We had the pleasure today of attending the launch of Autodesk's Smoke 2013 for the Mac at Dream Vision Studios in Las Vegas. Not to be missed was Evan Schectman's take on the product.
Our first thought when we saw the interface was that it looked a bit like the new Premiere Pro CS6, which would be to do it a huge disservice as of course Smoke is much more powerful. There does seem to be a unification of GUI design for editing going on though.
'Autodesk introduces Autodesk Smoke 2013 video editing software, a completely redesigned and repackaged version of the all-in- one video editing and visual effects tool for the Mac. Smoke 2013, born out of two decades of visual effects leadership, features a unified creative workflow that brings powerful node-based compositing right in the timeline at a new price of $3,495 USD.'
This is pretty incredible as not only has the app be redesigned from the ground up, it is going to sell for a fifth of the price of its predecessor.
Marc Hamaker, Senior Product Marketing Manager for Autodesk Creative Finishing Products explained that they had asked editors the question "What is your biggest challenge" The main response was 'Avoid messy workflows' and that led to the design for Smoke being track based but with the addition of advanced effects so that jobs can be completed in one app.
We were pretty impressed when Marc flipped the usual timeline based view into ConnectFX which gives an editable node based view of each effect. Then we signed and wished that Apple had done the same with Shake and Final Cut Pro X.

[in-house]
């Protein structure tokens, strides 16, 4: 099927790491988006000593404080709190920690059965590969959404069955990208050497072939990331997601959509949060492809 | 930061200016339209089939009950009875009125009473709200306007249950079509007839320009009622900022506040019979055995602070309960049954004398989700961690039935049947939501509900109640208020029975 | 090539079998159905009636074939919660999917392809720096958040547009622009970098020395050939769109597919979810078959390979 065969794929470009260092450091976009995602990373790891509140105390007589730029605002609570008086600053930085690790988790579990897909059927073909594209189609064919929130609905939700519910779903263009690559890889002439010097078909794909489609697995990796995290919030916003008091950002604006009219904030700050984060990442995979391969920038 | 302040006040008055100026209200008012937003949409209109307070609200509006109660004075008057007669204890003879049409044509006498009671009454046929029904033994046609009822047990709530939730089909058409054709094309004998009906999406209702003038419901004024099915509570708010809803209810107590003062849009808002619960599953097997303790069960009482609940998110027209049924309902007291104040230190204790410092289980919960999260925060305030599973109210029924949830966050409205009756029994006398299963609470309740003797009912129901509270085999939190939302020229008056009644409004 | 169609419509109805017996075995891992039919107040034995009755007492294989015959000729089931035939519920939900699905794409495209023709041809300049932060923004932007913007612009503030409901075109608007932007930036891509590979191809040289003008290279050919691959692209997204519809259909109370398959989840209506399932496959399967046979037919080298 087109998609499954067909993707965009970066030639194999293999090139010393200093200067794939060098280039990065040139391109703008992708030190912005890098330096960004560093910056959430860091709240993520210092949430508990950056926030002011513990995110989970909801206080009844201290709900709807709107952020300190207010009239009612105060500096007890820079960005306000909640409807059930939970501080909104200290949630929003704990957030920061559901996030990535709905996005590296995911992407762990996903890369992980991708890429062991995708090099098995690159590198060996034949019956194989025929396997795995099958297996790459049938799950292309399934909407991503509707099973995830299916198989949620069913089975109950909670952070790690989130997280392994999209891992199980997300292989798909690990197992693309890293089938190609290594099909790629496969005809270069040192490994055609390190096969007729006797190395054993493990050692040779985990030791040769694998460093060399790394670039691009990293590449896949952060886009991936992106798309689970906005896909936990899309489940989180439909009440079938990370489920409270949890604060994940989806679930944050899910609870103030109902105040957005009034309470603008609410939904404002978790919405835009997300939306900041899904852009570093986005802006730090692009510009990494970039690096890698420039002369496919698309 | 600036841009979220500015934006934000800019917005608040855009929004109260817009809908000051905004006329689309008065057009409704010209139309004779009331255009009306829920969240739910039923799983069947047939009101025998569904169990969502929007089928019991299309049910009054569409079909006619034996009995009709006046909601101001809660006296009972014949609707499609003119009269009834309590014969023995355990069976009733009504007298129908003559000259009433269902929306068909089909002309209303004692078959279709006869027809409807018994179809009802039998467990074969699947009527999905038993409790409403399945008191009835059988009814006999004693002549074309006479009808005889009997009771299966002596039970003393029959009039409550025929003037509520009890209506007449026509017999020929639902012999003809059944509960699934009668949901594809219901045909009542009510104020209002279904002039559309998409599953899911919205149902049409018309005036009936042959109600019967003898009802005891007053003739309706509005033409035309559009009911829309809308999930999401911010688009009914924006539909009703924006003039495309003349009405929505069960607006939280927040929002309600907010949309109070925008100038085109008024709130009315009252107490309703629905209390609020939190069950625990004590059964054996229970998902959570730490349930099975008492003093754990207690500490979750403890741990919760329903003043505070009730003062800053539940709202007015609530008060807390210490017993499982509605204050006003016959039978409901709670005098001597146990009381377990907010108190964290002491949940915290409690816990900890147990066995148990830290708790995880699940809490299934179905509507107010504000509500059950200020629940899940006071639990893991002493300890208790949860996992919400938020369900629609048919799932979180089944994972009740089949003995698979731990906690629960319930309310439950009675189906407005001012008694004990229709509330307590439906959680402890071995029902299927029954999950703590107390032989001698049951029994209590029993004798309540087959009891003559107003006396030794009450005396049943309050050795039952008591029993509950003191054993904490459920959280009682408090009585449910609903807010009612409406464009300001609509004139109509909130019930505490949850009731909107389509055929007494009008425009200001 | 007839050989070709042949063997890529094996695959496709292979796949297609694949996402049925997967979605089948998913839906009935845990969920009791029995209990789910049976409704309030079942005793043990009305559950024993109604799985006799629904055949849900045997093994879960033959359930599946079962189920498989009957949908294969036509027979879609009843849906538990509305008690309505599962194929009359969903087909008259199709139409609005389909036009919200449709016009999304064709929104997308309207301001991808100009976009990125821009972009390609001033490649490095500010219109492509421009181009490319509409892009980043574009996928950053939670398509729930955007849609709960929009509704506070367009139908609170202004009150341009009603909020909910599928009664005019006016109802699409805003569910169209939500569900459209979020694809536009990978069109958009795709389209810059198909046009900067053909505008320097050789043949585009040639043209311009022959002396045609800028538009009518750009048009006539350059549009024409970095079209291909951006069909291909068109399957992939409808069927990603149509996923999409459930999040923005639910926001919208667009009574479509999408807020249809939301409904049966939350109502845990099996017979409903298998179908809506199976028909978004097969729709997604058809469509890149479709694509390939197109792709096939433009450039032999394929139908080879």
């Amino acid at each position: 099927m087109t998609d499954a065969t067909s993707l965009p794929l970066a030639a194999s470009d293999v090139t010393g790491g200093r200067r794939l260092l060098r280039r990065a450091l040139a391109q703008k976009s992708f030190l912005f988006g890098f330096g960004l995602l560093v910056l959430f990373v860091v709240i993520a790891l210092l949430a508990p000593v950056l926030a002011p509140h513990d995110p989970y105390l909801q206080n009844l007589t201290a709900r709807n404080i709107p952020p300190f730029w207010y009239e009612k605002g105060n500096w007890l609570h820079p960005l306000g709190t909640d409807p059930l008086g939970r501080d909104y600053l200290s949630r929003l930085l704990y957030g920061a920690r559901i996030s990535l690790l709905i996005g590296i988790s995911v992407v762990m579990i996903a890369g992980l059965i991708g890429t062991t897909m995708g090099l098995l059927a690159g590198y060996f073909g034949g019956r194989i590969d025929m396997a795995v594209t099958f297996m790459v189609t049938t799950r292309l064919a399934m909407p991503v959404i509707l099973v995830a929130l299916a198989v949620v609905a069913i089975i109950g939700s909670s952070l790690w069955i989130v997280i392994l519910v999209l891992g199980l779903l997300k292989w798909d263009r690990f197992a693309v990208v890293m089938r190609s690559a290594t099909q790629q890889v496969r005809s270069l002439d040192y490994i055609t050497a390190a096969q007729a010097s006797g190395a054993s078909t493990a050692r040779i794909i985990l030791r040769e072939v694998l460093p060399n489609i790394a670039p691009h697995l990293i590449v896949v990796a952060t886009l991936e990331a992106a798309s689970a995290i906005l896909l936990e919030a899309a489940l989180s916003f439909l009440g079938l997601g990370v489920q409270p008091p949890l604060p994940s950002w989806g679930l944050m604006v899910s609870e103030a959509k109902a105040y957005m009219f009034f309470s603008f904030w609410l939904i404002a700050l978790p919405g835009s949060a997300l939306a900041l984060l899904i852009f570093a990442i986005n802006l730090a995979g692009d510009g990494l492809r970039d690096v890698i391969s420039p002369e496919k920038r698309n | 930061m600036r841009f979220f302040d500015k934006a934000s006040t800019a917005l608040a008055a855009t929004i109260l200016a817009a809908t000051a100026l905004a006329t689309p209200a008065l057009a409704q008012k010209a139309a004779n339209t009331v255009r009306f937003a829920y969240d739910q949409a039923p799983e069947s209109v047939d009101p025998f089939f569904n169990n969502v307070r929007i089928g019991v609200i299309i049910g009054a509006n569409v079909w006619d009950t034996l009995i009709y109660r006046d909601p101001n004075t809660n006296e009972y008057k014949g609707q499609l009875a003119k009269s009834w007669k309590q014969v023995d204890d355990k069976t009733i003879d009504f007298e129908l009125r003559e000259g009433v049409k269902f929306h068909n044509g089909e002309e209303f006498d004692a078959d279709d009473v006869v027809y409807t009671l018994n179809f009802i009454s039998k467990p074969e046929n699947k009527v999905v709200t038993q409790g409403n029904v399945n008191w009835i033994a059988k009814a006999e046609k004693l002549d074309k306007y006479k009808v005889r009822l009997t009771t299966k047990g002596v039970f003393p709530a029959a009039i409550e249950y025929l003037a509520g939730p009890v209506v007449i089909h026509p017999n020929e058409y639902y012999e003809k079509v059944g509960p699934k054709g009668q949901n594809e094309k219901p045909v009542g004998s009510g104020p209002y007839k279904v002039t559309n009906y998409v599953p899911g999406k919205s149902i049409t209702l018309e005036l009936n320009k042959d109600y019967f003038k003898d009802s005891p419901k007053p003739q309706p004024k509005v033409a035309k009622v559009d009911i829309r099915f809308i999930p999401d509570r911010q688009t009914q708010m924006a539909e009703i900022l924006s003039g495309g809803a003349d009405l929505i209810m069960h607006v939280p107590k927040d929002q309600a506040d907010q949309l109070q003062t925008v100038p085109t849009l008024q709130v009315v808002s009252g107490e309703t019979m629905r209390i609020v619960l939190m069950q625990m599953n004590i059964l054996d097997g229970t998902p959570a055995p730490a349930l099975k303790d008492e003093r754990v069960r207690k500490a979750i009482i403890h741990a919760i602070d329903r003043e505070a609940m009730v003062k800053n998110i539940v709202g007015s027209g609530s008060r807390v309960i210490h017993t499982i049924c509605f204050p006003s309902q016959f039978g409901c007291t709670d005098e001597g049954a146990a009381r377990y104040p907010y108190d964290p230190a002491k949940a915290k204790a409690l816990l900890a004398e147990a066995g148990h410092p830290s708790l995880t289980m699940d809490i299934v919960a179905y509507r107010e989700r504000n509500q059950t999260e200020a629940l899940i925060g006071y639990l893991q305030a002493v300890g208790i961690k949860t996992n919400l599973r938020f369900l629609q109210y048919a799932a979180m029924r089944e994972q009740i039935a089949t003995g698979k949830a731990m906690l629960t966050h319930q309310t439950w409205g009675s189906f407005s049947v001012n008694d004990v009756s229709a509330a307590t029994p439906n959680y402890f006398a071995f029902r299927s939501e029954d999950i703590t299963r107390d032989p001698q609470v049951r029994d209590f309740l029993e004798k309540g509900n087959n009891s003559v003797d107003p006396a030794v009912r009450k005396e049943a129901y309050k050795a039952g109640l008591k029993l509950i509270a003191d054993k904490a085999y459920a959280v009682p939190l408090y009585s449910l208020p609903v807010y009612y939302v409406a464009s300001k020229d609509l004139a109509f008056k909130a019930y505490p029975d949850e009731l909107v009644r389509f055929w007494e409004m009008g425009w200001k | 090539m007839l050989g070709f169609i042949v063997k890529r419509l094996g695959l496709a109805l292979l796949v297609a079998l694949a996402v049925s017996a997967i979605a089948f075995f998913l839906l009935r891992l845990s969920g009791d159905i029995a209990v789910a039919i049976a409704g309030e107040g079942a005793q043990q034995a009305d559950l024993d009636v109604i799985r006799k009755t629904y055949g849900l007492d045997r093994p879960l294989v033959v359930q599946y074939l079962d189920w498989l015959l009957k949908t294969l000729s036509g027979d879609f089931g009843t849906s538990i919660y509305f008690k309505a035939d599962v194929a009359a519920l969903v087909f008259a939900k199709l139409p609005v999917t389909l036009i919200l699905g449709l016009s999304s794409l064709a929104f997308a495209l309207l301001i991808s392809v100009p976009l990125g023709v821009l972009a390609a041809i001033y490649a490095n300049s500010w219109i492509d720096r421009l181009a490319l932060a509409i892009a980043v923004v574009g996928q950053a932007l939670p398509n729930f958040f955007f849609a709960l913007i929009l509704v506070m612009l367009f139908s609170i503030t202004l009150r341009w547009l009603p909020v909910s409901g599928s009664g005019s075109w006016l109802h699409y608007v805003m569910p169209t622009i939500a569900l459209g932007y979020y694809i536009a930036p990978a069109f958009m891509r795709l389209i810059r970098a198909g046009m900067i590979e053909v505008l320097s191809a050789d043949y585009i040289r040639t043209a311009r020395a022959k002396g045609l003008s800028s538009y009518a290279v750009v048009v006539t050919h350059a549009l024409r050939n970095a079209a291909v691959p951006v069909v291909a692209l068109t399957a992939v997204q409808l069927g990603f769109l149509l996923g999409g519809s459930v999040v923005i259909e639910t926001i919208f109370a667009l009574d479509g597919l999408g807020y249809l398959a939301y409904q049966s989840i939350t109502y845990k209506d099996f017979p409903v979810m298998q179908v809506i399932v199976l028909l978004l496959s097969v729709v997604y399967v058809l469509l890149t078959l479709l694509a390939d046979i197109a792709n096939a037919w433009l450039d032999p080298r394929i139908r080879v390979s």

• The Smoke User Interface (UI) — An intuitive all-in-one creative workflow that combines track-based editorial, industry-standard editing conventions and proven Autodesk creative tools.
• ConnectFX — Powerful node-based compositing inside the timeline for high-end effects and advanced compositing without leaving the editorial environment.
• Creative Tools — A robust toolset with proven high-end finishing tools, Action for true 3D compositing,·the Colour Warper for professional grading and color matching, the Master Keyer for one-click chromakeying and stereoscopic 3D editing and effects.
• MediaHub — A modern approach to working natively with the most common formats that facilitates·managing all project media from ingest to edit to effects and archiving.
• Lower System Requirements — Runs on the most recent generation of Apple iMac and MacBook Pro·systems using high-bandwidth Thunderbolt storage and IO bringing true high-end video effects to flexible desktop and mobile workflows.
Then our FCPX evangelist Evan Schectmann took that stage to talk about how Smoke fits into his company workflow. You may recall Evan from one of the most watched videos on FCPX ever posted, he talked with the same enthusiasm and machine gun paced Keynote presentation. He showed some screen grabs of a project that was started in FCP7, moved to FCPX and then finished in Smoke. We also liked his quotation 'ProRes is the Esperanto of the digital world.'
We caught up with him afterwards and asked about the interchange of media between the apps. Smoke 2013 accepts FCP7 XML and FCPXML natively. There are some practices that you have to follow as some things won't make the trip, but it does a pretty good job.
Are you going to edit a feature film on it? No, but it seems an ideal tool for that 30 second ad spot with FX. In a business where time is money, Smoke 2013 will do well.
Priced at $3495, we think this is going to appeal to the type of editor or post shop that has to turn around a lot of visual effects quickly. A lot can be achieved in one app from simple timeline editing to full 3D tracking, 3D compositing and other features you would expect from a much more expensive product. We do think that pricing it at $999 would have been a killer blow, sold more copies and in the end made more revenue.
It will be available in the Fall, but you can register for the free trial which will be available in June and work until the product is released.
We will post the videos of the presentation when they become available.